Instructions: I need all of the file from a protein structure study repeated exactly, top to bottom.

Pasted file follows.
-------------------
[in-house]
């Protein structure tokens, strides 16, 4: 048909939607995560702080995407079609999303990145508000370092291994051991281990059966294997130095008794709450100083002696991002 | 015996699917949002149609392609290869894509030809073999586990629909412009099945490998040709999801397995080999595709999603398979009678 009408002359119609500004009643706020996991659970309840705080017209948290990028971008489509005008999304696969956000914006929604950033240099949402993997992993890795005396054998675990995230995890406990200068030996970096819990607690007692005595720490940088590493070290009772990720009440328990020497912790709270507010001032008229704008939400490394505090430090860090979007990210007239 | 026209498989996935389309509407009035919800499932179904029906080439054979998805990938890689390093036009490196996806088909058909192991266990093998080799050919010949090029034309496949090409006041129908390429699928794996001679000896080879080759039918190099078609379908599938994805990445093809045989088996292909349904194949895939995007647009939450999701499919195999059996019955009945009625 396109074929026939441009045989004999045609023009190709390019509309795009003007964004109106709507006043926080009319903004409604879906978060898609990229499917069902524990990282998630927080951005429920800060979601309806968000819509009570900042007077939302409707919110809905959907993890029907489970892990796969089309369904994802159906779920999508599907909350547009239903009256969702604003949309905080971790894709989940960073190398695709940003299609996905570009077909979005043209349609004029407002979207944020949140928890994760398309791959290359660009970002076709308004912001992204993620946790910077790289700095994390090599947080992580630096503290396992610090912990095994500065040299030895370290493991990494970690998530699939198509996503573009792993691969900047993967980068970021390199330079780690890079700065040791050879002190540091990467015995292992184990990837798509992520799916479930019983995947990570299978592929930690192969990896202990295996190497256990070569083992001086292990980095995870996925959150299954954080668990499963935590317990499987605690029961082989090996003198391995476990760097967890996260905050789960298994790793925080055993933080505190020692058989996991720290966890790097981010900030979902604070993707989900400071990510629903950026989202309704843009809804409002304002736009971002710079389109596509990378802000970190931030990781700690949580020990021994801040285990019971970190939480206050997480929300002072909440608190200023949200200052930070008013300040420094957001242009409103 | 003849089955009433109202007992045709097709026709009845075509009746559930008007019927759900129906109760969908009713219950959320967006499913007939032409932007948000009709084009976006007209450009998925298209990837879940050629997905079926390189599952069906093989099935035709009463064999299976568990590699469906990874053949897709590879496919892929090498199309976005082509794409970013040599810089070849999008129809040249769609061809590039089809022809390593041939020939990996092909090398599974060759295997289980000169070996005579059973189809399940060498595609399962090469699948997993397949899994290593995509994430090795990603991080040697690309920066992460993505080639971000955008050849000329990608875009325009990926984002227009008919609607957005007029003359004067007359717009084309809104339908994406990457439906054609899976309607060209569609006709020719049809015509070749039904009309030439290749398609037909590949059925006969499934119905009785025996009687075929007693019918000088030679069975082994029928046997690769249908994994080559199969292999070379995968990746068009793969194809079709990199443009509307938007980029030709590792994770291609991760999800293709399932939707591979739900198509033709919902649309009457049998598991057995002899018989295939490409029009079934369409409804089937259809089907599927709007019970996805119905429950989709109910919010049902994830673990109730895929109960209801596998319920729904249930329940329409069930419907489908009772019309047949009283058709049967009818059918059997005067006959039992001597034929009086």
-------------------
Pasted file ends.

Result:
[in-house]
């Protein structure tokens, strides 16, 4: 048909939607995560702080995407079609999303990145508000370092291994051991281990059966294997130095008794709450100083002696991002 | 015996699917949002149609392609290869894509030809073999586990629909412009099945490998040709999801397995080999595709999603398979009678 009408002359119609500004009643706020996991659970309840705080017209948290990028971008489509005008999304696969956000914006929604950033240099949402993997992993890795005396054998675990995230995890406990200068030996970096819990607690007692005595720490940088590493070290009772990720009440328990020497912790709270507010001032008229704008939400490394505090430090860090979007990210007239 | 026209498989996935389309509407009035919800499932179904029906080439054979998805990938890689390093036009490196996806088909058909192991266990093998080799050919010949090029034309496949090409006041129908390429699928794996001679000896080879080759039918190099078609379908599938994805990445093809045989088996292909349904194949895939995007647009939450999701499919195999059996019955009945009625 396109074929026939441009045989004999045609023009190709390019509309795009003007964004109106709507006043926080009319903004409604879906978060898609990229499917069902524990990282998630927080951005429920800060979601309806968000819509009570900042007077939302409707919110809905959907993890029907489970892990796969089309369904994802159906779920999508599907909350547009239903009256969702604003949309905080971790894709989940960073190398695709940003299609996905570009077909979005043209349609004029407002979207944020949140928890994760398309791959290359660009970002076709308004912001992204993620946790910077790289700095994390090599947080992580630096503290396992610090912990095994500065040299030895370290493991990494970690998530699939198509996503573009792993691969900047993967980068970021390199330079780690890079700065040791050879002190540091990467015995292992184990990837798509992520799916479930019983995947990570299978592929930690192969990896202990295996190497256990070569083992001086292990980095995870996925959150299954954080668990499963935590317990499987605690029961082989090996003198391995476990760097967890996260905050789960298994790793925080055993933080505190020692058989996991720290966890790097981010900030979902604070993707989900400071990510629903950026989202309704843009809804409002304002736009971002710079389109596509990378802000970190931030990781700690949580020990021994801040285990019971970190939480206050997480929300002072909440608190200023949200200052930070008013300040420094957001242009409103 | 003849089955009433109202007992045709097709026709009845075509009746559930008007019927759900129906109760969908009713219950959320967006499913007939032409932007948000009709084009976006007209450009998925298209990837879940050629997905079926390189599952069906093989099935035709009463064999299976568990590699469906990874053949897709590879496919892929090498199309976005082509794409970013040599810089070849999008129809040249769609061809590039089809022809390593041939020939990996092909090398599974060759295997289980000169070996005579059973189809399940060498595609399962090469699948997993397949899994290593995509994430090795990603991080040697690309920066992460993505080639971000955008050849000329990608875009325009990926984002227009008919609607957005007029003359004067007359717009084309809104339908994406990457439906054609899976309607060209569609006709020719049809015509070749039904009309030439290749398609037909590949059925006969499934119905009785025996009687075929007693019918000088030679069975082994029928046997690769249908994994080559199969292999070379995968990746068009793969194809079709990199443009509307938007980029030709590792994770291609991760999800293709399932939707591979739900198509033709919902649309009457049998598991057995002899018989295939490409029009079934369409409804089937259809089907599927709007019970996805119905429950989709109910919010049902994830673990109730895929109960209801596998319920729904249930329940329409069930419907489908009772019309047949009283058709049967009818059918059997005067006959039992001597034929009086």